Daily Dish 021319

Daily Dish  Wednesday Feb 13, MMXIX
–  Dispute The Text –

Summary Of The 2018 Department Of Defense Artificial Intelligence Strategy  [pdf] One example of existing guidance is DoD Directive 3000.09, issued in 2012, which establishes guidelines to minimize the probability and consequences of failure in autonomous and semi- autonomous weapon systems that could lead to unintended engagements. The Directive requires that autonomous and semi-autonomous weapon systems be designed to allow commanders and operators to exercise appropriate levels of human judgment over the use of force. Among other things, the Directive also requires realistic and rigorous testing and clear human-machine interface, as well as appropriate training for commanders and operators, so that those weapons function as anticipated in realistic operational environments against adaptive adversari

Artificial intelligence, algorithmic pricing, and collusion [voxeu.org/2] Antitrust agencies are concerned that the autonomous pricing algorithms increasingly used by online vendors may learn to collude. This column uses experiments with pricing algorithms powered by AI in a controlled environment to demonstrate that even relatively simple algorithms systematically learn to play sophisticated collusive strategies. Most worrying is that they learn to collude by trial and error, with no prior knowledge of the environment in which they operate, without communicating with one another, and without being specifically designed or instructed to collude.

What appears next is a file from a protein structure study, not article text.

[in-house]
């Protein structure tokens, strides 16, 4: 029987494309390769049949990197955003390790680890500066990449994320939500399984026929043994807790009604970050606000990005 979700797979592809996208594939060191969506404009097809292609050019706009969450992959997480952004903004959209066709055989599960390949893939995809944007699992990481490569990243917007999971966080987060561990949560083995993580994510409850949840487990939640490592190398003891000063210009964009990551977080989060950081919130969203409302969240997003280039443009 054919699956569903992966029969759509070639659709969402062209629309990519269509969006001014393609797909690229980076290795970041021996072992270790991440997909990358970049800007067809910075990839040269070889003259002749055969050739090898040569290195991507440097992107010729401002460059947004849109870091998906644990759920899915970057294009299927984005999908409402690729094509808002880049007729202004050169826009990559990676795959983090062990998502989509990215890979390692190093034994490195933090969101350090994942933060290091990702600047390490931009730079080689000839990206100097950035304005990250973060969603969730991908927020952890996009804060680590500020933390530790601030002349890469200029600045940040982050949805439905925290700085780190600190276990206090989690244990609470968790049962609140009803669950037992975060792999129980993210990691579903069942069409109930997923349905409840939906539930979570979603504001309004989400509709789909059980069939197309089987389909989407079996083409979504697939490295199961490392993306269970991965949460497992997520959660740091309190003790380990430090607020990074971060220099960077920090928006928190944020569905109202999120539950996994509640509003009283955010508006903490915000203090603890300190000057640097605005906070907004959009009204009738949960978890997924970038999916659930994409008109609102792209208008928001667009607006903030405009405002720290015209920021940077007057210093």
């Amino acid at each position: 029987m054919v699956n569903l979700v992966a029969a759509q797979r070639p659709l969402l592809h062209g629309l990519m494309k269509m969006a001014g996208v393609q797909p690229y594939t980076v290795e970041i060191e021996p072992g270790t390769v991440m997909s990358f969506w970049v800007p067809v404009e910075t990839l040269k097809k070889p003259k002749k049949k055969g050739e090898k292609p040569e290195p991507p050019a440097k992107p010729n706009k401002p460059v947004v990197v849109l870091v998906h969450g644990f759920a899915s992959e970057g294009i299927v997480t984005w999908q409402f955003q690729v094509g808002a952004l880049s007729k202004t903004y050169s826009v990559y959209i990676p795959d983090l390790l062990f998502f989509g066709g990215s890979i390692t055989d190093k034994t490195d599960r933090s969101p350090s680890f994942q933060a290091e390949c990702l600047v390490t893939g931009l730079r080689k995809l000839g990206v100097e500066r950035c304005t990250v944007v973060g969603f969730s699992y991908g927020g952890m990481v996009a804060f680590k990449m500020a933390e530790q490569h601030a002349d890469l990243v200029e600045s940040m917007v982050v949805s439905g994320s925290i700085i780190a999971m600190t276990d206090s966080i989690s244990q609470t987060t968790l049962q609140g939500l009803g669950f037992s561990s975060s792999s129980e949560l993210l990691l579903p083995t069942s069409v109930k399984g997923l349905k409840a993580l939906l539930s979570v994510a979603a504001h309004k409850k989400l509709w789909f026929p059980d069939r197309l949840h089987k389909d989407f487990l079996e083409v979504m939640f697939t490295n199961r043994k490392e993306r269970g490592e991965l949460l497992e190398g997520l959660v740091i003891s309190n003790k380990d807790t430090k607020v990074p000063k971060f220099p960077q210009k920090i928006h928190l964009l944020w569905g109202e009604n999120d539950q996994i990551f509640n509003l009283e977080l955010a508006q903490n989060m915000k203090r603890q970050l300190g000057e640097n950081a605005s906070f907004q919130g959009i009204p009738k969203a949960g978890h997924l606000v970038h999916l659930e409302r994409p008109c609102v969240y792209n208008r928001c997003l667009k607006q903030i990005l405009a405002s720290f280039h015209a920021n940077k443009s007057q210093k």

A Net Artist Takes Over the Google Image Search of “Frieze Los Angeles” [hyperallergic.com/12]  Type “Frieze Los Angeles” into a Google search bar and you’ll be directed to the website for the much-anticipated art fair making its Los Angeles debut later this week, as well as several related news stories. Do an image search for the same phrase, and the results are quite different. Instead of photos of endless aisles of gallery booths or blue-chip artworks, Google will return many images of impressionistic, figurative paintings hung on white walls above a speckled gray carpet. This is all the work of artist Gretchen Andrew, who created the paintings as well as what she calls “search engine art,” harnessing Google’s search algorithm as a collaborator in her own net artwork.